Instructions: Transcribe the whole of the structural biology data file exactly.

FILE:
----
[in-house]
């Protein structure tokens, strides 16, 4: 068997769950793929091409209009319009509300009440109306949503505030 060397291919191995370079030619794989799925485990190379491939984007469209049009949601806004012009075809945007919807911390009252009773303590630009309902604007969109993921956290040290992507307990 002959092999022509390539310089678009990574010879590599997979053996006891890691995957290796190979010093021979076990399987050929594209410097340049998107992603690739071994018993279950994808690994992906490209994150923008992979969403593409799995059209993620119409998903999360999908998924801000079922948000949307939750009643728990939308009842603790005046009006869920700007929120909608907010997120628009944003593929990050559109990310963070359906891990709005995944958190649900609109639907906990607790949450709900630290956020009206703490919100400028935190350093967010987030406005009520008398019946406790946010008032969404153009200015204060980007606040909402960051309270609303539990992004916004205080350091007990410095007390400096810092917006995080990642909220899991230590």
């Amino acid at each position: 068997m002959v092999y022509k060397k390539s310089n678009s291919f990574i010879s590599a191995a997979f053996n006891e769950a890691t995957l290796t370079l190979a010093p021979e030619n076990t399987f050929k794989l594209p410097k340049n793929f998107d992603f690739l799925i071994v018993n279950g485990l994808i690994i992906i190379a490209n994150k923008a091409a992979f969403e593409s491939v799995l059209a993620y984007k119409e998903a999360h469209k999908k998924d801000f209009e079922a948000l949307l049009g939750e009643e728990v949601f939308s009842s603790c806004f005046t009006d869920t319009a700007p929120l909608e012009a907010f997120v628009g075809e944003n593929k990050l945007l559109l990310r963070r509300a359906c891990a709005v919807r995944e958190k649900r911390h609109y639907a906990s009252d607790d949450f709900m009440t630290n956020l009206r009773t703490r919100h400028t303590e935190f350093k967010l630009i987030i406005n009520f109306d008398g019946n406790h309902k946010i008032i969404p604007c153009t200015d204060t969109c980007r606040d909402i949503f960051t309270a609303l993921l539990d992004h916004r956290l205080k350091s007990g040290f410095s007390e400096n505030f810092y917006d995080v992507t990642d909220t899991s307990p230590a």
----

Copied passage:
[in-house]
């Protein structure tokens, strides 16, 4: 068997769950793929091409209009319009509300009440109306949503505030 060397291919191995370079030619794989799925485990190379491939984007469209049009949601806004012009075809945007919807911390009252009773303590630009309902604007969109993921956290040290992507307990 002959092999022509390539310089678009990574010879590599997979053996006891890691995957290796190979010093021979076990399987050929594209410097340049998107992603690739071994018993279950994808690994992906490209994150923008992979969403593409799995059209993620119409998903999360999908998924801000079922948000949307939750009643728990939308009842603790005046009006869920700007929120909608907010997120628009944003593929990050559109990310963070359906891990709005995944958190649900609109639907906990607790949450709900630290956020009206703490919100400028935190350093967010987030406005009520008398019946406790946010008032969404153009200015204060980007606040909402960051309270609303539990992004916004205080350091007990410095007390400096810092917006995080990642909220899991230590």
């Amino acid at each position: 068997m002959v092999y022509k060397k390539s310089n678009s291919f990574i010879s590599a191995a997979f053996n006891e769950a890691t995957l290796t370079l190979a010093p021979e030619n076990t399987f050929k794989l594209p410097k340049n793929f998107d992603f690739l799925i071994v018993n279950g485990l994808i690994i992906i190379a490209n994150k923008a091409a992979f969403e593409s491939v799995l059209a993620y984007k119409e998903a999360h469209k999908k998924d801000f209009e079922a948000l949307l049009g939750e009643e728990v949601f939308s009842s603790c806004f005046t009006d869920t319009a700007p929120l909608e012009a907010f997120v628009g075809e944003n593929k990050l945007l559109l990310r963070r509300a359906c891990a709005v919807r995944e958190k649900r911390h609109y639907a906990s009252d607790d949450f709900m009440t630290n956020l009206r009773t703490r919100h400028t303590e935190f350093k967010l630009i987030i406005n009520f109306d008398g019946n406790h309902k946010i008032i969404p604007c153009t200015d204060t969109c980007r606040d909402i949503f960051t309270a609303l993921l539990d992004h916004r956290l205080k350091s007990g040290f410095s007390e400096n505030f810092y917006d995080v992507t990642d909220t899991s307990p230590a």